Some provinces have adopted their own rules, which include mandatory self-isolation upon arrival from another province.

Health Minister Patty Hajdu also implored Canadians to take the recommendations of public health officials seriously. She warned that new measures could be imposed, such as a public hotline for reporting people who violate public health instructions.

"There are a number of ways that quarantine orders can be enforced and those could include random inspections, those could include hotlines," she said.

"There are a number of different kinds of ways that these kinds of things can be enforced and we are looking at a variety of measures should we take that step."

Health Minister Patty Hajdu says there are a number of ways quarantine measures can be enforced by the government, including random inspections and hotlines. 2:01

Some cities are imposing or considering fines for breaking rules to prevent the spread of COVID-19.

At a virtual council meeting Monday, Vancouver city council unanimously passed a motion allowing the city to fine businesses up to $50,000 and individuals up to $1,000 for breaking public health rules while the city is in a state of emergency.

Hajdu said Sunday the government is also considering the option of imposing financial or criminal penalties on Canadian travellers who don't follow the government's advice.

The Quarantine Act, which was updated in 2005 after the deadly SARS outbreak, gives the federal health minister the power to designate quarantine zones and fine or jail travellers who disobey quarantine requests.

If a designated quarantine officer believes that a traveller has refused to isolate themselves, they can ask a peace officer to arrest the traveller and bring them into quarantine.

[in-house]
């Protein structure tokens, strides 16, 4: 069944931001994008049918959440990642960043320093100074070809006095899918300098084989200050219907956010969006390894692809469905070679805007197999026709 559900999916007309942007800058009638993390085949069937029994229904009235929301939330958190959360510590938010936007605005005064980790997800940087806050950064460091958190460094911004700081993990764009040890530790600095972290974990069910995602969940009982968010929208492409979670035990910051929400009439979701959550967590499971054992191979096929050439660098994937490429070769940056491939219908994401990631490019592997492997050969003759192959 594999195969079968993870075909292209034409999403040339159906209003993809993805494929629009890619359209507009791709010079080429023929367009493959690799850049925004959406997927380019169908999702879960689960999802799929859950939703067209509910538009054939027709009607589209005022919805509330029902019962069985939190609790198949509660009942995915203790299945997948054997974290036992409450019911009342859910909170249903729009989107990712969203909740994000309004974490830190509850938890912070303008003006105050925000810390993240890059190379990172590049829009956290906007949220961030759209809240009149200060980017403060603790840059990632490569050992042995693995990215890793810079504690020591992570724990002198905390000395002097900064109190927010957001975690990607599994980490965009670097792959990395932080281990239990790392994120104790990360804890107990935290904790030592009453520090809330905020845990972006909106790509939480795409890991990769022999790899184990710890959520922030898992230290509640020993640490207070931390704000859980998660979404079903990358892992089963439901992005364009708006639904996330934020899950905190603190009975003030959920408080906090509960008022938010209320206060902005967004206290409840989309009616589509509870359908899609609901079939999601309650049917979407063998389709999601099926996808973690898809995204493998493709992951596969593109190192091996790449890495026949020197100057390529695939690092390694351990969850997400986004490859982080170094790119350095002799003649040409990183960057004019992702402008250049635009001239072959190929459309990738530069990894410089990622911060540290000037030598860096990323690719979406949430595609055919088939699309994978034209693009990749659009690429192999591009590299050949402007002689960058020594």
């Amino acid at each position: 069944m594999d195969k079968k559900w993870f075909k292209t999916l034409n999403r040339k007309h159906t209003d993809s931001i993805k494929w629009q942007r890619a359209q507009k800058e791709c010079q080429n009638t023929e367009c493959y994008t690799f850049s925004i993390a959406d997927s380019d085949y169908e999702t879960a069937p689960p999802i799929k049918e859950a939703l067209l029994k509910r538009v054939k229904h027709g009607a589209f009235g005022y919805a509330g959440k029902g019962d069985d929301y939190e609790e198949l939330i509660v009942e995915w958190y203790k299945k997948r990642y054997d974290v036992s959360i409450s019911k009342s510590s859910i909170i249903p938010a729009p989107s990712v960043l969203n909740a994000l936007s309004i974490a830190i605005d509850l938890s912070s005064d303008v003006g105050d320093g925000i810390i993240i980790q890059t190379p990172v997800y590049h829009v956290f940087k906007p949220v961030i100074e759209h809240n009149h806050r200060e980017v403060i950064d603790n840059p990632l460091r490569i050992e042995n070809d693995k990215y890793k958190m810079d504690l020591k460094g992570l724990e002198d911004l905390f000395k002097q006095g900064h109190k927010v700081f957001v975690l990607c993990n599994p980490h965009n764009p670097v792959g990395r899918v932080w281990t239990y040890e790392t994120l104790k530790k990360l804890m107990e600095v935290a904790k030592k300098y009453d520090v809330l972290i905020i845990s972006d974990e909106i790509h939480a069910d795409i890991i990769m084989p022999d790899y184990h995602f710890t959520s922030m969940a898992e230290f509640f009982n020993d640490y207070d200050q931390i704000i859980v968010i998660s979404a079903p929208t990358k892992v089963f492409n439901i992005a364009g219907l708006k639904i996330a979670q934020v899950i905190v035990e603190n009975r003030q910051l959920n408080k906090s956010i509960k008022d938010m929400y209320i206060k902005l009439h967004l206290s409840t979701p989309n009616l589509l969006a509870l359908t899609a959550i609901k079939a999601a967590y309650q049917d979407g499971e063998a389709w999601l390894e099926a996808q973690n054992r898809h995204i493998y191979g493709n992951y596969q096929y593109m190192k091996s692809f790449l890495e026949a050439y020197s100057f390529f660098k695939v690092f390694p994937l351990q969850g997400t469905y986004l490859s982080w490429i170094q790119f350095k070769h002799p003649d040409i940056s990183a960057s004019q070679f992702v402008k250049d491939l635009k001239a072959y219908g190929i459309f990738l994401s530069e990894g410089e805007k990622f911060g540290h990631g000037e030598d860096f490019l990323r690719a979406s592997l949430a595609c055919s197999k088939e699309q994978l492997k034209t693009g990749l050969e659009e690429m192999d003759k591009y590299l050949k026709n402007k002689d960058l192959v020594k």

Mental health concerns

Hajdu, meanwhile, acknowledged that social distancing measures could have a severe impact on mental health. She said the government is developing a new app for people to download to support their mental health needs.

Hajdu also warned of an elevated risk of domestic violence and child abuse when families are cooped up in close quarters and worried about money and the future.

"These are real and live issues that we haven't forgotten about," she said.

The House of Commons will reconvene Tuesday to adopt emergency measures announced earlier this week by the federal government to help Canadians and businesses hit financially by the health crisis.

Trudeau announced a massive $82-billion aid package that includes $27 billion in direct supports and another $55 billion to help business liquidity through tax deferrals.

NDP Leader Jagmeet Singh said Monday that more should be done to help struggling Canadians; he suggested a payment of $2,000 per person plus $250 per child for immediate assistance. He also proposed a wage subsidy of 75 per cent so employers can keep staff on the payroll.

"These are two measures that are bold, but respond to the seriousness of the situation that we're up against. So we need to immediately give Canadians help and we need to ensure that people are not losing their jobs," he said.

Trudeau spoke today with Ethiopian Prime Minister Abiy Ahmed and is also expected to talk to Japan's prime minister, Shinzo Abe.

As COVID-19 cases mount around the world, the committees responsible for Canada's involvement in Olympic and Paralympic sport have decided they won't be sending athletes to Tokyo if the 2020 Summer Olympics go ahead as planned.